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A Bet on Impinj Is a Bet on RFID
The company's IPO of stock will be successful if investors understand that radio frequency identification is just beginning to take off.
Jun 13, 2016—
Earlier this month, Impinj, the Seattle-based maker of passive ultrahigh-frequency (UHF) tags and reader chips, registered plans with the U.S. Securities and Exchange Commission (SEC) to hold an initial public offering (IPO), in an effort to raise $60 million (Impinj Hopes to Raise $60M From IPO). This is the firm's second attempt to go public. Impinj filed for an IPO in April 2011 (see Impinj Files for Initial Public Offering), but pulled it roughly 15 months later. This time, the company has a better chance to succeed, because the market for radio frequency identification products is much more mature.
In 2011, I wrote that Impinj was unlikely to be able to sustain the explosive growth it saw when several major retailers, including Walmart, JCPenney and Macy's, began RFID-tagging apparel. I thought growth in sales of passive UHF chips would be uneven—which, along with uncertain economic prospects (we were just three years removed from the financial meltdown), made the changes of success uncertain.
The preliminary prospectus that Impinj filed with the SEC indicates that the company holds, by its own estimates, a 65 percent market share for passive UHF RFID tag chips compliant with the EPC Gen 2 RFID standard, which Impinj refers to as the RAIN standard. The document also states that the company believes approximately 70 percent of unit volume of fixed readers use its reader chips, as do "the majority of handheld readers."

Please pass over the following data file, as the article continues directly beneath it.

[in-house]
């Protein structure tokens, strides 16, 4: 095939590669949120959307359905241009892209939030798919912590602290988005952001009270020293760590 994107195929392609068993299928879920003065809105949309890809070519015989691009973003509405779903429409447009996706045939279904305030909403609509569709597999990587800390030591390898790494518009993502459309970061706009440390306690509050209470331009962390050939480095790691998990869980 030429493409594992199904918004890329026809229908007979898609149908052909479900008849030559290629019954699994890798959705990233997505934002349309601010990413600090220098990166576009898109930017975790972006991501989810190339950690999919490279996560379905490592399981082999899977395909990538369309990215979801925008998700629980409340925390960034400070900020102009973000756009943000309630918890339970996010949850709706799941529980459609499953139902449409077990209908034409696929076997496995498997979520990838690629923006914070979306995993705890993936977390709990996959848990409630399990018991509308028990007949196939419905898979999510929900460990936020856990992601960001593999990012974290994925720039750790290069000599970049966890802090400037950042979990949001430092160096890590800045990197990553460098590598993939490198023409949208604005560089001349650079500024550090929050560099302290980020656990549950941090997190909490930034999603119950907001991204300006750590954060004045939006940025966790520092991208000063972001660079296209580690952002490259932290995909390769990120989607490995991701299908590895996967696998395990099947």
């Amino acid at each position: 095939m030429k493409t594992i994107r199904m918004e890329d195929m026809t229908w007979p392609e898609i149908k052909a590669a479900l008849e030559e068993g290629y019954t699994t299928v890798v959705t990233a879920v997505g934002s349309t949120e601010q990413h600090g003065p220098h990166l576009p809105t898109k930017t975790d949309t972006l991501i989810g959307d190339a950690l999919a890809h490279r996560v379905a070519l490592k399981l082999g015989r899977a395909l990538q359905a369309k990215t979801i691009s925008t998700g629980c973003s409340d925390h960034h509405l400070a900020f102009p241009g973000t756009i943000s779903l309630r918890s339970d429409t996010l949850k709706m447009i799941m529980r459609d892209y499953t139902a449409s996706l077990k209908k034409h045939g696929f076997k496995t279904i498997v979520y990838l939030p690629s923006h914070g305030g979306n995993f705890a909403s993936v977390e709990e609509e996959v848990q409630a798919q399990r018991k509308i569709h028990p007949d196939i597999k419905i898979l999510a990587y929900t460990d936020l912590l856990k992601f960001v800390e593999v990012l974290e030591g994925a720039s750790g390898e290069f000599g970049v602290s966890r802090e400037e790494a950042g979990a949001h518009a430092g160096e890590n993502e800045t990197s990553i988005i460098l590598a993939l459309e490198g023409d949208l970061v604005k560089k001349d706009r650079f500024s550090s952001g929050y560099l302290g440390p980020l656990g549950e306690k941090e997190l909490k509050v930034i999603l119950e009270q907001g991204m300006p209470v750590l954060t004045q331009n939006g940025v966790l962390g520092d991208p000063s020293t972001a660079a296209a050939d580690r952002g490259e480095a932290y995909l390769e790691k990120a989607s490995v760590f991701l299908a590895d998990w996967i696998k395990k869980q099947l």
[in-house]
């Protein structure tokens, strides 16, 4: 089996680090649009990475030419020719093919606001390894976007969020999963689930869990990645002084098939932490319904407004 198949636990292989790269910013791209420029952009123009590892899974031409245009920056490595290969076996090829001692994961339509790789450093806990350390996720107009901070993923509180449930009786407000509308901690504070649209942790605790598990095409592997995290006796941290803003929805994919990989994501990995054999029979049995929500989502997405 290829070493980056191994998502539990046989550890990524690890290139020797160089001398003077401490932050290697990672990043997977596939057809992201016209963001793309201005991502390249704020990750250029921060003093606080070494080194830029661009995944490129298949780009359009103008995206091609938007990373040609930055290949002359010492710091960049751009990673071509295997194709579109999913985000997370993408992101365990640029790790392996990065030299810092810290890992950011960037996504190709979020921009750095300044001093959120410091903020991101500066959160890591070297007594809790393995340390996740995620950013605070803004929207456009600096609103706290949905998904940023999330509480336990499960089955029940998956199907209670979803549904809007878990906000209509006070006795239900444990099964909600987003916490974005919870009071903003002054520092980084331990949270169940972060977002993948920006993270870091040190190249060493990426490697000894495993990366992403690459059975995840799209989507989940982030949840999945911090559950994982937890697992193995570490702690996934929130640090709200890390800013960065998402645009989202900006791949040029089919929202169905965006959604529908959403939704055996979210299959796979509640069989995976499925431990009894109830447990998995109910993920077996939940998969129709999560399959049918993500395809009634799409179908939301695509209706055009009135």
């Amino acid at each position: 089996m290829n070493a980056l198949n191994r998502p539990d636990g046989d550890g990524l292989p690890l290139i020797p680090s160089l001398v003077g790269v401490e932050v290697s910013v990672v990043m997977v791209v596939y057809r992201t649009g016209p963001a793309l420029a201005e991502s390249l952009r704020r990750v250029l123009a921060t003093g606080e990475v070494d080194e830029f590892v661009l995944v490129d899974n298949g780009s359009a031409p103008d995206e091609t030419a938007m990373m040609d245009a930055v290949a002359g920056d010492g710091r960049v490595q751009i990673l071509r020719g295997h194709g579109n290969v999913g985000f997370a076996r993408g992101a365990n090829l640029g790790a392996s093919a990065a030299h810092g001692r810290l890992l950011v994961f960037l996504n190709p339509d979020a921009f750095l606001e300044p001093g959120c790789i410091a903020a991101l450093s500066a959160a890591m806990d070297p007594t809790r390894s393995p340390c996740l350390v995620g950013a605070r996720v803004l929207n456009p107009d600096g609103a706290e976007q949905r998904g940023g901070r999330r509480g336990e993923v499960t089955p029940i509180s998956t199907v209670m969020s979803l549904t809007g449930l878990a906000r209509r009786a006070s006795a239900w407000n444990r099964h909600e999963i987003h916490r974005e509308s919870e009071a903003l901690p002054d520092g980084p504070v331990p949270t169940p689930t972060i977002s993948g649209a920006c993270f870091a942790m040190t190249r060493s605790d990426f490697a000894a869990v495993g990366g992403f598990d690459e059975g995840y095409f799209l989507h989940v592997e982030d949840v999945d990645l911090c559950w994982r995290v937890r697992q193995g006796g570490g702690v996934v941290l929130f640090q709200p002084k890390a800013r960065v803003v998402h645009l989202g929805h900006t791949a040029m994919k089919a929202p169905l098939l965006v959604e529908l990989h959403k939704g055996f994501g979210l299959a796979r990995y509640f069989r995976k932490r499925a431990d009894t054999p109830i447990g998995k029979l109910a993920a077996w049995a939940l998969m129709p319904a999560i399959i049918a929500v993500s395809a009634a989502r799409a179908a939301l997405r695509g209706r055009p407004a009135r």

Impinj also states in its prospectus: "Our ability to increase or sustain profitability depends on numerous factors, many of which are out of our control.… We expect significant expenditures to support operations, product development, and business and headcount expansion in sales, engineering, and marketing as a public company. If we fail to increase our revenue or manage our expenses, we may not increase or sustain profitability in the future."
I see fairly steady growth in adoption, particularly within retail, during the next two to five years. An economic recession could cause companies to delay RFID projects, which would hurt Impinj's sales in the short term. But at some point within the next five years, adoption is going to accelerate dramatically, first in retail and then in other sectors. So in my mind, an investment in Impinj is an investment in the future of RFID. Impinj hasn't put a price on its shares, but if you believe, as I do, that the future of RFID is bright and the technology is just beginning to take off, then this is likely to be a good investment.
Mark Roberti is the founder and editor of RFID Journal. If you would like to comment on this article, click on the link below. To read more of Mark's opinions, visit the RFID Journal Blog, the Editor's Note archive or RFID Connect.
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